This book gets the gold star for over-hyped book of the summer. I read its glowing review on the NY times, saw that Tana French gave a positive blurb on the cover, and I kindled it ASAP. I fell in love with the premise, explained as a time traveling murder mystery. I read lots and lots of mystery fiction and tend to get bogged down with the same old plot (as Beukes says in the NY times review, there are only so many plots in the world), so I keep an eye out for the creative and the bizarre. I don’t like gimmicks, however, and there is a fine line between neat and gimmicky. I think The Shining Girls crossed that line.
I wasn’t sure the non-linear, time-traveling angle brought anything into the story. I’ve mentioned in a previous post that we are in the age of non-linear novels, and this novel was non-linear to the max. The book’s story line travels in time, as does its serial killer. All this resulted in an effect as if I was watching a handful of Law and Order intros – travel in time, murder, go! I didn’t feel emotionally involved in any of it. The murders were gory; the descriptions of the different eras and girls existing in those times were stylized and cute, but too brief for me to begin to care.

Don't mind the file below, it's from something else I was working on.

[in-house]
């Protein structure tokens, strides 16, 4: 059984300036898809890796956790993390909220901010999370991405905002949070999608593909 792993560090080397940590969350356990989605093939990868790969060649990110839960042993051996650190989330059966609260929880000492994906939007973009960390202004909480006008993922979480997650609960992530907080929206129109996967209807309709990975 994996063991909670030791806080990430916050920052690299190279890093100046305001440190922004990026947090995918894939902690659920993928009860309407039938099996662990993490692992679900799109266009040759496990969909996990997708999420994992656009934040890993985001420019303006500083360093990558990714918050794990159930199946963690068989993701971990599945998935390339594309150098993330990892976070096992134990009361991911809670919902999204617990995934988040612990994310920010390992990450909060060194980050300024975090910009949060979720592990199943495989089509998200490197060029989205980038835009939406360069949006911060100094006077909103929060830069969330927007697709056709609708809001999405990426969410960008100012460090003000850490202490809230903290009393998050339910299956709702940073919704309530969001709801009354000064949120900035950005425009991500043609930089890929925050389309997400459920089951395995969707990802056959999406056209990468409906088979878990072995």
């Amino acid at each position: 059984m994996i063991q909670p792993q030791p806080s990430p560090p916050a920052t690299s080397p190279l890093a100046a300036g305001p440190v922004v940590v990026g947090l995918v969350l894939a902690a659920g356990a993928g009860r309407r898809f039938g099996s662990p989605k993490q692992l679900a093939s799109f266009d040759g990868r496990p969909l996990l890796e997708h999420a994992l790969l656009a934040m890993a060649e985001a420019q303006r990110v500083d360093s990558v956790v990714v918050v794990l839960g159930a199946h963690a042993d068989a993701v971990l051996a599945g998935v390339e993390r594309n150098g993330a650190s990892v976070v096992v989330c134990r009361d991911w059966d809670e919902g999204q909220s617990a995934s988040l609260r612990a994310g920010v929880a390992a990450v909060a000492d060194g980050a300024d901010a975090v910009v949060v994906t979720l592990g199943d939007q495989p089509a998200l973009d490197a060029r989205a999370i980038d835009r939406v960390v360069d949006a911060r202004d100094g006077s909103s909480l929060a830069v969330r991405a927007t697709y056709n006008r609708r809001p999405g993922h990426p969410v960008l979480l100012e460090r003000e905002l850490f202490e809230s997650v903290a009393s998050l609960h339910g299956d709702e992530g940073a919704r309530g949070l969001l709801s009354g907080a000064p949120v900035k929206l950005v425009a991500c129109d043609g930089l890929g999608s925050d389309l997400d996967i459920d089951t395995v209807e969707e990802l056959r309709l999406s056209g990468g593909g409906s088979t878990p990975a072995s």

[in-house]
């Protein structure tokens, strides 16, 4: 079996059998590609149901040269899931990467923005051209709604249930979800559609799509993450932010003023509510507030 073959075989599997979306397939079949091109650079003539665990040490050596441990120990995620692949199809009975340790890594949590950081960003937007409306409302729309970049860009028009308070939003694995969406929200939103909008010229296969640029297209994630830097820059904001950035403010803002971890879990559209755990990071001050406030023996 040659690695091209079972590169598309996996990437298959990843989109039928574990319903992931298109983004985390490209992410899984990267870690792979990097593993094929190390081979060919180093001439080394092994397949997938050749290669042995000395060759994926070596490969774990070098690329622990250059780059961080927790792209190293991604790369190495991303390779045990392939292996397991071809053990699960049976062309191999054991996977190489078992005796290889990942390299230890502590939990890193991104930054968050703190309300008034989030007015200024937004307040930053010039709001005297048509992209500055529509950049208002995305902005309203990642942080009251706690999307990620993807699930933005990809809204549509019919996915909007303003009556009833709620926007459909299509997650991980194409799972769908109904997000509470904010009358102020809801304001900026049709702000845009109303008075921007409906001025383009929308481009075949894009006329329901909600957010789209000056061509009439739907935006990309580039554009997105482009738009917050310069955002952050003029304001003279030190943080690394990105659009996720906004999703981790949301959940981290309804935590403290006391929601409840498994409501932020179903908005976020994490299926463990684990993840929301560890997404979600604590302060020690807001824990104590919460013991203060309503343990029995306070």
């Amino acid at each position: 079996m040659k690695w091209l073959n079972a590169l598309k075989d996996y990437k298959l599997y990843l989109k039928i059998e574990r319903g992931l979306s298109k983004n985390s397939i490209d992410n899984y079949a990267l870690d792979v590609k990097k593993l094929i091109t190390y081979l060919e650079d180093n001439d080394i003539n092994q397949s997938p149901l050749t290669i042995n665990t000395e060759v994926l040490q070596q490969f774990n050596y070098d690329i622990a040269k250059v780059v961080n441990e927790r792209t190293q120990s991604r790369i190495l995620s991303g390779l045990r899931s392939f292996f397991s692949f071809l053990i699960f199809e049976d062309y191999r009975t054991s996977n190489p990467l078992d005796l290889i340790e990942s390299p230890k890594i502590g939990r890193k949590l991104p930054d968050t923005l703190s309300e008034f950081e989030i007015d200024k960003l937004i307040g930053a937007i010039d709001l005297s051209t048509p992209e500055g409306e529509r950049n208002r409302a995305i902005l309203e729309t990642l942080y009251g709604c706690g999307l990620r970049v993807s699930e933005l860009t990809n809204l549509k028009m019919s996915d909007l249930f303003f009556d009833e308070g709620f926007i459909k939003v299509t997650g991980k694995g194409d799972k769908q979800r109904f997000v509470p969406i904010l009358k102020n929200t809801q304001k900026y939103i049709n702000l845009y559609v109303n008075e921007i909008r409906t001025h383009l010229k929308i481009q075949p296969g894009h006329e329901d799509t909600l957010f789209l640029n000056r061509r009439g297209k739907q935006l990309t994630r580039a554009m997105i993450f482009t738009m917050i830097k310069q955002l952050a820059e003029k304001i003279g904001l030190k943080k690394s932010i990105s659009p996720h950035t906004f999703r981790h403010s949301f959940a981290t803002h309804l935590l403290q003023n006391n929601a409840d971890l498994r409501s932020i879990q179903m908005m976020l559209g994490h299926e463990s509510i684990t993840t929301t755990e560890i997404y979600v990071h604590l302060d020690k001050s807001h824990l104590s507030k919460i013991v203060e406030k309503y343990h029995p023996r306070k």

The time-travel angle was unique, yes, but the characters didn’t pop for me. A spunky, undaunted, brave journalism intern. The jaded male journalist who used to cover crime, got burned, and now plays it safe with sports. They felt like stock characters, saying stock lines.
An aside here: I read an interview with Beukes in which she said she wasn’t making torture porn because each girl was a unique character, before getting murdered. I’m just not sure that the “torture porn” debate is something relevant to most mystery/thriller fiction, but more for horror flicks, and if anything I think this book was the most descriptive of tons of chicks getting slaughtered I’ve read in a long time.
The most interesting character in the book, The House, is totally unexplored and unexplained. Lauren Beukes sets up an interesting setting of a magical House which allows for time travel, and then doesn’t elaborate or explain it at all. It is, by far, the most standout and shining object in the novel and the only thing I would have liked to read about. And yet, there’s no there there.
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